Researchers at North Carolina State University show that an important gene in maize called HPC1 modulates certain chemical processes that contribute to flowering time, and has its origins in “teosinte mexicana,” a precursor to modern-day corn that grows wild in the highlands of Mexico. The findings provide insight into plant evolution and trait selection, and could have implications for corn and other crops’ adaptation to low temperatures.

“We are broadly interested in understanding how natural variation of lipids are involved in the growth and development of plants, and how these compounds may help plants adapt to their immediate environments,” said Rubén Rellán-Álvarez, assistant professor of structural and molecular biochemistry at NC State and the corresponding author of a paper describing the research. “Specifically, we wanted to learn more about variation in lipids called phospholipids, which consist of phosphorus and fatty acids, and their role in adaptation to cold, low phosphorus, and the regulation of important processes for plant fitness and yield like flowering time.”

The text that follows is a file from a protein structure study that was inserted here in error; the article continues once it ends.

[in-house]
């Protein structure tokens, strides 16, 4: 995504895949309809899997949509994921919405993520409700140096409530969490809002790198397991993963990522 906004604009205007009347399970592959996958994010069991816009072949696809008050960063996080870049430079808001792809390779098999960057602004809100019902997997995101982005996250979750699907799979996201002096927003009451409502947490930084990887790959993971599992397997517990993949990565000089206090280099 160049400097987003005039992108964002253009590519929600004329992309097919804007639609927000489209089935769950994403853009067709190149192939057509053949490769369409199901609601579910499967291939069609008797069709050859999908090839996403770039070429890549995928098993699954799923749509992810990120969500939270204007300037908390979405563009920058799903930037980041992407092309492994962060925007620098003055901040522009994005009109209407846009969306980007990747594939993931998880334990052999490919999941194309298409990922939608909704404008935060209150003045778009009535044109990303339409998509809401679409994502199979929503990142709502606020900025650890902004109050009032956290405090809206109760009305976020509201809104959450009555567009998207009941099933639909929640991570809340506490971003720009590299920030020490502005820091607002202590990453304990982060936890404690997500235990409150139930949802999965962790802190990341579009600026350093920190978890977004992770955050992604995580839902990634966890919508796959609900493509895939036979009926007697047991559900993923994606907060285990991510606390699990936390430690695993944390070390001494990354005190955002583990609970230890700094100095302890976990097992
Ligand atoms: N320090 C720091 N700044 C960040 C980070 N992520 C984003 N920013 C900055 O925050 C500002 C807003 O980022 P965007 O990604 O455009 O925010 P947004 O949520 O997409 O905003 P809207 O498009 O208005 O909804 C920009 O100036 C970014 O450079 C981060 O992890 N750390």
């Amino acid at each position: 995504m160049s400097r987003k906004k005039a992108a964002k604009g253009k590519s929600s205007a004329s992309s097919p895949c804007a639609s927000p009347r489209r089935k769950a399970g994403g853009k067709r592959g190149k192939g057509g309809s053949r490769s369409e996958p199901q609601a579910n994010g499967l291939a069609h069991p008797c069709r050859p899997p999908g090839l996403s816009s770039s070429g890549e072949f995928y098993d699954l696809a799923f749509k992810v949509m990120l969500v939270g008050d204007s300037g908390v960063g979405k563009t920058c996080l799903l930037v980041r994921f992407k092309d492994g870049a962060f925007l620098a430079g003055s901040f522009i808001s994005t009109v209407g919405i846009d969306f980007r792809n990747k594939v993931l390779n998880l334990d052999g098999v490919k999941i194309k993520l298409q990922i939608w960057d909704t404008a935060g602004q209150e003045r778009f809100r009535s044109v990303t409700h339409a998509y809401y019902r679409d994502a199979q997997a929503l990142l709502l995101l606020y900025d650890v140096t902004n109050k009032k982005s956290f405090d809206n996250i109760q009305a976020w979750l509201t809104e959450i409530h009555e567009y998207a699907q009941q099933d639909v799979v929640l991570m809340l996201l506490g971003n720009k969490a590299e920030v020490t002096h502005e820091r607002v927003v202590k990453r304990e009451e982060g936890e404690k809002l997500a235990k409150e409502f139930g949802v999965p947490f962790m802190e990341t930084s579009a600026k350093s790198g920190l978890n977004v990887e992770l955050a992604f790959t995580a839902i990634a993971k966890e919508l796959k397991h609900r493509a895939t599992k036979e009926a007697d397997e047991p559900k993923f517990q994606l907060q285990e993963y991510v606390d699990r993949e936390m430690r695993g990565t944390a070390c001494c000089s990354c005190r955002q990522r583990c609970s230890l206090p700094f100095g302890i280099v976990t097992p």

Maize grown at higher altitudes, like the highlands of Mexico, needs special accommodations in order to grow successfully. The colder temperatures in these mountainous regions put maize at a slight disadvantage when compared with maize grown at lower elevations and higher temperatures.

Jun 29, 2022

Aquaculture drives aquatic food yields to new high

Posted by in categories: food, sustainability

The production of wild and farm-raised fish, shellfish and algae reached record levels in 2020, and future increases could be vital to fighting world hunger, the Food and Agriculture Organization said Wednesday.

Driven by sustained growth in aquaculture, and aquatic farming together hauled in 214 million tonnes, the UN agency said in a report.

The total first-sale value of 2020 production topped $400 million, with $265 million coming from aquaculture, a sector poised for further expansion.

Jun 29, 2022